Can the rest of our colleagues face the facts with an open mind?

My point is not to discuss any particular program, curriculum or methodology, it is only to bring out a discussion about expectations.

One thing many public schools are finding out, much to their chagrin, is that many students are capable of much more than we expected. While not actually meeting Adequate Yearly Progress (AYP) with special education students, we are finding these students are still capable of much more than expected previously. Unfortunately, under the punitive rules of NCLB, their tremendous progress will be labeled "FAILING."

The pressure from the Business Roundtable has been primarily about expectations. I do NOT agree with total dependence on standardized testing, nor do I agree with many of the NCLB requirements, but I have seen so many students rise above what might have been expected of them, that I have to say that raising the expectations for students has been, overall, a good thing. The Business Roundtable isn't all wrong.

I must point out that excellent teachers have always had high expectations. However, in recent years I have seen more and more teachers take on this challenge of raising their expectations. I am proud to say that many of our students (and teachers!) are rising to the occasion.

Our future success will depend on whether or not society will allow us to continue our progress, and it depends on how we handle with care the students who aren't able to meet rising expectations. Will we treat them with dignity and provide them an opportunity to make a living wage in the new economy?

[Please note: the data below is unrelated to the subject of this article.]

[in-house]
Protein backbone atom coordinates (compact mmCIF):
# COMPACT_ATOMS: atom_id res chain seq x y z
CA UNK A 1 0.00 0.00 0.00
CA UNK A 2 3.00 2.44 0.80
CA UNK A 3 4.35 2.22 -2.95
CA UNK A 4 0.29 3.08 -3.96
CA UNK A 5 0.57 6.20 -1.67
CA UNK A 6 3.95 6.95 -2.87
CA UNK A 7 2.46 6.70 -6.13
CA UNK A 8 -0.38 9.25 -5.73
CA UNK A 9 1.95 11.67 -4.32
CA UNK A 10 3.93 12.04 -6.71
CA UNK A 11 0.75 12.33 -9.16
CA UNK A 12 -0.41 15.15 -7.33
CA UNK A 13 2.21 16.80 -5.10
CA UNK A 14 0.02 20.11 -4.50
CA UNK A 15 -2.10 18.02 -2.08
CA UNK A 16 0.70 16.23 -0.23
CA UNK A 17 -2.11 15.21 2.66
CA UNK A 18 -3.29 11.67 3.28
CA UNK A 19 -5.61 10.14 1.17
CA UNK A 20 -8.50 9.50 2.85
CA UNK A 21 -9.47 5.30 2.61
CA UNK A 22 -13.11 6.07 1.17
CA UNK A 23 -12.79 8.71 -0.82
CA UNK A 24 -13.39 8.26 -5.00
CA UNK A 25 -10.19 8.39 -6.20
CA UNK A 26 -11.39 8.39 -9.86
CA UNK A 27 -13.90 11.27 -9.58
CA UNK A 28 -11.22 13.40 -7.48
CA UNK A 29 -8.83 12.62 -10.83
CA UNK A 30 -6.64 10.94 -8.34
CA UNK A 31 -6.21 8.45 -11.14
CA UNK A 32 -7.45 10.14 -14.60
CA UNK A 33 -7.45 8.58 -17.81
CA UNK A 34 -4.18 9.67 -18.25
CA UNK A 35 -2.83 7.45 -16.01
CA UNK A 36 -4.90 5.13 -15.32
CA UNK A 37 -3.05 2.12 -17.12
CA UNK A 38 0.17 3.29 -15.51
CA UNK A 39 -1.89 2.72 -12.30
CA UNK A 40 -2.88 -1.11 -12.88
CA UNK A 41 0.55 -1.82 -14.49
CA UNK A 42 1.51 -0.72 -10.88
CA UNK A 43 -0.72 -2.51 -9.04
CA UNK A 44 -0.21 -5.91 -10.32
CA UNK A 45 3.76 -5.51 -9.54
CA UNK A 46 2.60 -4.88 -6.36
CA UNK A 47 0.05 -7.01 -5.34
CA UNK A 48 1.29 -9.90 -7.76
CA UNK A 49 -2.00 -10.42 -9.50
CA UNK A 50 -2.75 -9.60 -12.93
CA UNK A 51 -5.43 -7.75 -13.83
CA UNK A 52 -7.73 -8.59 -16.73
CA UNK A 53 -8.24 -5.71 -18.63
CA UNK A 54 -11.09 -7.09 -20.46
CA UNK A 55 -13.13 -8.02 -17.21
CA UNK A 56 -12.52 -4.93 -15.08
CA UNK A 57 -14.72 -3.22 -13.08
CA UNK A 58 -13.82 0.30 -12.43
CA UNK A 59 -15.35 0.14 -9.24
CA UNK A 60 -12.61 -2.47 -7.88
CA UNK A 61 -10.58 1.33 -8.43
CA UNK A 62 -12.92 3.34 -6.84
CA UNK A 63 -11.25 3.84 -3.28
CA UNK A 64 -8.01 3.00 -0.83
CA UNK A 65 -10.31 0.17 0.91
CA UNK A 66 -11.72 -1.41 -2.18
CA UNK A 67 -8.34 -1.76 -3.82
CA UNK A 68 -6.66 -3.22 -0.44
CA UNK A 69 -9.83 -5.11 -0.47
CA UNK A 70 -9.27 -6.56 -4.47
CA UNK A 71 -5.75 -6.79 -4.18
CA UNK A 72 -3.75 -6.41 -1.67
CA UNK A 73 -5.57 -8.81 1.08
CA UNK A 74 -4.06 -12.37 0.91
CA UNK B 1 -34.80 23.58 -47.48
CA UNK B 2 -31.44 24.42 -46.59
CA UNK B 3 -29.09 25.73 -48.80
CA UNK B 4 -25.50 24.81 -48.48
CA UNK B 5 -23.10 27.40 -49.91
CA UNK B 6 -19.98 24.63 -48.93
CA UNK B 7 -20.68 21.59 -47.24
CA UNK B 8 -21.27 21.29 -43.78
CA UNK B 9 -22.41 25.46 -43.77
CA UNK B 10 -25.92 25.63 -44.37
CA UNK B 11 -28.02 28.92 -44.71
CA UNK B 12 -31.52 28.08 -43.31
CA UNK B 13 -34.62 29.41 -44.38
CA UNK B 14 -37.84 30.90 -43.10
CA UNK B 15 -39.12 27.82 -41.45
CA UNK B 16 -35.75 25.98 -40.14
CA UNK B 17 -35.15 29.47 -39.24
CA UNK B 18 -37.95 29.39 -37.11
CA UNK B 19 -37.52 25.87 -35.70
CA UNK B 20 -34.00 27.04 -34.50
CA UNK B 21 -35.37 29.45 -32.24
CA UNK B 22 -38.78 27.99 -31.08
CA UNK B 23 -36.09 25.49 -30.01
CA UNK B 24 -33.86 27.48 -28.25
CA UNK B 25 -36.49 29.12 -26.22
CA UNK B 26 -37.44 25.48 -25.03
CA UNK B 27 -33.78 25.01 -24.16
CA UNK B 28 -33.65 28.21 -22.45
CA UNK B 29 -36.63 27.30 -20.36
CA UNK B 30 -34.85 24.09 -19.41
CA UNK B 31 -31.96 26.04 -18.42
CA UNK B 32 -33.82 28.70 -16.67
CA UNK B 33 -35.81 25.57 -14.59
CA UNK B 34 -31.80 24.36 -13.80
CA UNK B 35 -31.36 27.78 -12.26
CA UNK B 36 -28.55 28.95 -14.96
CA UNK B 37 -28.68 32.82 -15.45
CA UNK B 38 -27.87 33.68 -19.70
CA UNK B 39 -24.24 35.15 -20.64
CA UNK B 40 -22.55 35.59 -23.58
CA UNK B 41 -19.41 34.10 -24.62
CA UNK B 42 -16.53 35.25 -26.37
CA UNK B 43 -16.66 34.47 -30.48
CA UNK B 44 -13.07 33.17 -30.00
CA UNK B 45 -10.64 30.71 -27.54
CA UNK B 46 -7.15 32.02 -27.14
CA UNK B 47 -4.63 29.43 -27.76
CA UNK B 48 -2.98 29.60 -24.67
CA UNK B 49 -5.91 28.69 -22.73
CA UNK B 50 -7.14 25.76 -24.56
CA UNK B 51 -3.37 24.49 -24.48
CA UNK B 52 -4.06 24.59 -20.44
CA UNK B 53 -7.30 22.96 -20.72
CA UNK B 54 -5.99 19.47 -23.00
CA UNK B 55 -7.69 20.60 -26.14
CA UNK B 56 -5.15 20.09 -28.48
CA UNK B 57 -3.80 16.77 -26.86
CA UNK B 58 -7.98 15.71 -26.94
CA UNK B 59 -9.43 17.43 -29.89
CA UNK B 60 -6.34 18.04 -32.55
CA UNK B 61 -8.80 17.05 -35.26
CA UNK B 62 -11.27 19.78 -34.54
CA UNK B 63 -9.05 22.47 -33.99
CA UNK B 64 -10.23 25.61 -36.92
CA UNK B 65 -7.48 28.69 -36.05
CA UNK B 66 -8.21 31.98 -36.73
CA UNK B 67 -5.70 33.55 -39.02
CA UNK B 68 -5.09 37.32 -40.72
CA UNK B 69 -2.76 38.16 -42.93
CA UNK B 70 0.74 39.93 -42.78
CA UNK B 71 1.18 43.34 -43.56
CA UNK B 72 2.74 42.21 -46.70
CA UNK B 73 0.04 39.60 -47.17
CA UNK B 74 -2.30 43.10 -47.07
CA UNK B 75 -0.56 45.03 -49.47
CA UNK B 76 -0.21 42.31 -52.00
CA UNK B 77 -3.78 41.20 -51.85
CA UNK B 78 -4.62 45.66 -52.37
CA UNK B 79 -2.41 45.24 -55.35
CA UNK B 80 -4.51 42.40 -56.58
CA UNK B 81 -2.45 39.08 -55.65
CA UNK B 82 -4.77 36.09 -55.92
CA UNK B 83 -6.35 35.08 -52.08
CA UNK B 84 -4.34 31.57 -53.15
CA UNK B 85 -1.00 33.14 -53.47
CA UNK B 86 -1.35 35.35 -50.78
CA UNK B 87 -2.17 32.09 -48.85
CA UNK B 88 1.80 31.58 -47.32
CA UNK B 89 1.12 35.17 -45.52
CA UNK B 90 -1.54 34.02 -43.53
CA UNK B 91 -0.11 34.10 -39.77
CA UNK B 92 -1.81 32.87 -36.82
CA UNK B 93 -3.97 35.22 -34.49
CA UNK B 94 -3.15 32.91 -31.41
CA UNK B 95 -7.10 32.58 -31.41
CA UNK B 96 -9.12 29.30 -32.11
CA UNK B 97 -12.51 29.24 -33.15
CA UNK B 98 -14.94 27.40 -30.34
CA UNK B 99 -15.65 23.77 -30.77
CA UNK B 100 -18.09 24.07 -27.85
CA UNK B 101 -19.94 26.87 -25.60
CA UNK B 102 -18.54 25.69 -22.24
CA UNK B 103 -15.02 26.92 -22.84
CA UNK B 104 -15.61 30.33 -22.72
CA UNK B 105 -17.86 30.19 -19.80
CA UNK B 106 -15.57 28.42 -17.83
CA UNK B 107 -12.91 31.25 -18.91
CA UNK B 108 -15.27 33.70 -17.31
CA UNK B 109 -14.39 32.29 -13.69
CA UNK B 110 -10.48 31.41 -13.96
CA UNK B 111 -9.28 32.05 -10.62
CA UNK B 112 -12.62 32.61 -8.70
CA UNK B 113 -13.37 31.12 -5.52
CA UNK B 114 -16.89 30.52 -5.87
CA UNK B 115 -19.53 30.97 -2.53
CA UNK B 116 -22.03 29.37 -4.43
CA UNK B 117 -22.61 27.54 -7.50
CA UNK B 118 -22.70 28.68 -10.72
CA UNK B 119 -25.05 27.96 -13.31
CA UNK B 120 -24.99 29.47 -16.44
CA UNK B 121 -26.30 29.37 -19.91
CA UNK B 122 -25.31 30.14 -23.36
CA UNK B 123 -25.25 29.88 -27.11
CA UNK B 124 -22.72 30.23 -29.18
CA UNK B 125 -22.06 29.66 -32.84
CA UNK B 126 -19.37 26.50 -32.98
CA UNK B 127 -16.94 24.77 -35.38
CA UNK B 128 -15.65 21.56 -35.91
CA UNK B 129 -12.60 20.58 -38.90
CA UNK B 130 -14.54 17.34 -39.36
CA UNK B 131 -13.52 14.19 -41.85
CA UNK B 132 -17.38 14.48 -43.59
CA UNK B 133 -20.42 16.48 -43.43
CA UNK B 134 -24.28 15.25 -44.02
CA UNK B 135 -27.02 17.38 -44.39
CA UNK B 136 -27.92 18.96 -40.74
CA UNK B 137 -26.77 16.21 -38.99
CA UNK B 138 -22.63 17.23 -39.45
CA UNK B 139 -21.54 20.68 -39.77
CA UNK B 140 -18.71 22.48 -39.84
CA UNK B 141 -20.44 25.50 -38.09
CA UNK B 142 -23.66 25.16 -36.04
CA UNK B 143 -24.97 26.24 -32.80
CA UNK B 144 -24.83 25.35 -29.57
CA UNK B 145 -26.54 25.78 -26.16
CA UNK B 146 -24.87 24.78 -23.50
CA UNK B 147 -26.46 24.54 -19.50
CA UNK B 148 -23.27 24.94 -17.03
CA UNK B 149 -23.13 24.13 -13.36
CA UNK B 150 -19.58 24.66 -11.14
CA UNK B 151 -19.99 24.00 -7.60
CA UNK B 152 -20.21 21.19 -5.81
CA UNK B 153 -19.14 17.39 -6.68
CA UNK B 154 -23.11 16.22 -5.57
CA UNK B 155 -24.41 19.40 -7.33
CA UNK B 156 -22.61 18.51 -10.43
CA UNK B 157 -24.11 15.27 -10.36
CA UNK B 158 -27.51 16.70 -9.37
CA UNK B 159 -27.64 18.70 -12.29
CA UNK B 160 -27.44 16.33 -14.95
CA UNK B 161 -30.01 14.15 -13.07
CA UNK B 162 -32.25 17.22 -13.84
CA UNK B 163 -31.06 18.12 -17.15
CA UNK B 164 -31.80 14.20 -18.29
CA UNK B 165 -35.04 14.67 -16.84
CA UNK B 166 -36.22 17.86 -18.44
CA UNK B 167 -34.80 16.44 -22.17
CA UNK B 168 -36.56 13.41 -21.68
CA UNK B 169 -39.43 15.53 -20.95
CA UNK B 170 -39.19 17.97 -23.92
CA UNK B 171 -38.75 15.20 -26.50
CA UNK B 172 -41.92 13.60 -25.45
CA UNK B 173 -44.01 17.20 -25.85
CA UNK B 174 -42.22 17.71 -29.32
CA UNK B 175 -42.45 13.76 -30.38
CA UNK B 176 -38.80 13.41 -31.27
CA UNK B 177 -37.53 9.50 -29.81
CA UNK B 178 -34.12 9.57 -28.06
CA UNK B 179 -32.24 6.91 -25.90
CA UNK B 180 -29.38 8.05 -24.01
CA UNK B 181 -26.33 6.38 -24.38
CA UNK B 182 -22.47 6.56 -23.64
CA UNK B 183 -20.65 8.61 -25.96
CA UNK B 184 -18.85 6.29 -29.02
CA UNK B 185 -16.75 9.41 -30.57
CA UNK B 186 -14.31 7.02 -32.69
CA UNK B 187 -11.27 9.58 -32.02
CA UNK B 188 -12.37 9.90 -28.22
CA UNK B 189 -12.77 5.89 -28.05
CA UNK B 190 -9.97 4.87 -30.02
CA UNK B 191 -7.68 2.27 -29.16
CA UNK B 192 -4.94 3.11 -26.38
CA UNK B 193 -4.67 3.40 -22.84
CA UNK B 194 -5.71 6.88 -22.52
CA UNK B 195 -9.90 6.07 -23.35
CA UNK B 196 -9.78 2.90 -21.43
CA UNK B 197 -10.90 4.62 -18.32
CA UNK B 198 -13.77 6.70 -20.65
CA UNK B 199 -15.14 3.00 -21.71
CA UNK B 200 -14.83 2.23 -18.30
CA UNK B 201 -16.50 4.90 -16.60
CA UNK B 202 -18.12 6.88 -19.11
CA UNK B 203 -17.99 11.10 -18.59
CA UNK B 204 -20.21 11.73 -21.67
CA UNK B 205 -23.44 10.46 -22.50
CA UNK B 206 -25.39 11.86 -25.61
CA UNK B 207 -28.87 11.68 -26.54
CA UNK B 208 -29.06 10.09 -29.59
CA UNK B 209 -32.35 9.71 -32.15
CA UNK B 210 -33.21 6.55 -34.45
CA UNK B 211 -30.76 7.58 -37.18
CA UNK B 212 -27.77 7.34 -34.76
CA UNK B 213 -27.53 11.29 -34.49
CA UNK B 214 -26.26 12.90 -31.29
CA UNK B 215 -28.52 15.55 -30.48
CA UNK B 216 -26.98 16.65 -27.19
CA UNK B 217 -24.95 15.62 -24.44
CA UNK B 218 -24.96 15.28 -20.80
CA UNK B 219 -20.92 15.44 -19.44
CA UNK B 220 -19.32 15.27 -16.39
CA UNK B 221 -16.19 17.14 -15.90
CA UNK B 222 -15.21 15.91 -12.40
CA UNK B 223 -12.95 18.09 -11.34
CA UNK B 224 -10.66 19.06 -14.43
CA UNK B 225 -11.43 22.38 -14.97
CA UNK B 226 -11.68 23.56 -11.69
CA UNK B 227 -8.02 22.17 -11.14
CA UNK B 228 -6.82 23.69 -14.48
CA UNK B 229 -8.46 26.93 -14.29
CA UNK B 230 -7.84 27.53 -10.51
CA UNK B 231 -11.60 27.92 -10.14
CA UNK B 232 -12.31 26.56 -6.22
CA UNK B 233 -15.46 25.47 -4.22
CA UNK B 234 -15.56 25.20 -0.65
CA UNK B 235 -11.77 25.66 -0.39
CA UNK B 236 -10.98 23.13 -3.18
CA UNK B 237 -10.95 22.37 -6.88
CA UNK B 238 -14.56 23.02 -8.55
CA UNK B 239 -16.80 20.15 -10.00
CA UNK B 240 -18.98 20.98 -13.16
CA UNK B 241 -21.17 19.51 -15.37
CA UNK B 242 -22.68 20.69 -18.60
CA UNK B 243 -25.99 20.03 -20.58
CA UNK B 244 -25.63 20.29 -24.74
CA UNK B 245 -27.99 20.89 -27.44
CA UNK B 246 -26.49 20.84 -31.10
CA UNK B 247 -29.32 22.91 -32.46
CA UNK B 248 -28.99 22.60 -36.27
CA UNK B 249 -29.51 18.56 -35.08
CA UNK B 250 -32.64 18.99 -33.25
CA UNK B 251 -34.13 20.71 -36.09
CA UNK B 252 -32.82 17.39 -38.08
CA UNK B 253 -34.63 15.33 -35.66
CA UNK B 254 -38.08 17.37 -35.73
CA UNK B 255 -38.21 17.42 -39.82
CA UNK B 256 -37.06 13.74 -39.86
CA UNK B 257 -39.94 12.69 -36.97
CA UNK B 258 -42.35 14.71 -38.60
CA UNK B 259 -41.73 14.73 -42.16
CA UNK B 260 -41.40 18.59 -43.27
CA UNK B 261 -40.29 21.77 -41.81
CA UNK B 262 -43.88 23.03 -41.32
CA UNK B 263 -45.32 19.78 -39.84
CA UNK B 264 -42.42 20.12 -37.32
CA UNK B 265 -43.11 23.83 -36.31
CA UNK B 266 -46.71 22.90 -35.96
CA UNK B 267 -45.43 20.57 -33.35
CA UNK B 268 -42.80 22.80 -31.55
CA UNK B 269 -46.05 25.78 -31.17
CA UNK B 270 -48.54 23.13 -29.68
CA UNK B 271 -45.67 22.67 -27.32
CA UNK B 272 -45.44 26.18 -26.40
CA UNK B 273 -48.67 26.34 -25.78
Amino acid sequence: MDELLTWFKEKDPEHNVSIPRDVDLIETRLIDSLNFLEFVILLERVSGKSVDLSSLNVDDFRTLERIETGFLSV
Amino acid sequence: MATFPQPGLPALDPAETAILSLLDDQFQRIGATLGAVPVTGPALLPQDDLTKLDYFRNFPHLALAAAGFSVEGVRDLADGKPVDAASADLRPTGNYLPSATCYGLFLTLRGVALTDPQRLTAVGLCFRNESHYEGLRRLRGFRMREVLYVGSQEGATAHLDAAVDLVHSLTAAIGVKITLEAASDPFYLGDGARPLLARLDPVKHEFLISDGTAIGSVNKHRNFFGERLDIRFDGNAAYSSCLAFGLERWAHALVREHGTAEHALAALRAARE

One businessman who posts here from time-to-time said it takes 15-20 years for a business to truly establish it's vision and mission. Will the Business Roundtable and the State Chamber of Commerce groups provide the same time for public schools to rise to our new mission?

Or is the mission of the Roundtable just to break up the public school system no matter what progress is made?

Tuesday, March 22, 2005

President Bush Names Blue Ribbon Business Panel

President Bush this week has named a blue ribbon panel of teachers and other educators to a National Poundtable Committee. The purpose of the committee is to establish higher ethical standards and to raise the profit margins of American businesses.

President Bush said, under condition of anonymity, "We think this will be a very successful format. It worked so well having the business CEO's develop educational agendas for this nation, that we thought we would try it on the economic front. We have been very disappointed in the economic efforts of our businessmen and feel that our economy will never improve without rigorous accountability measures. We lead the world in many ways, but our economic growth rates are flat. Our educational leaders will show us the way."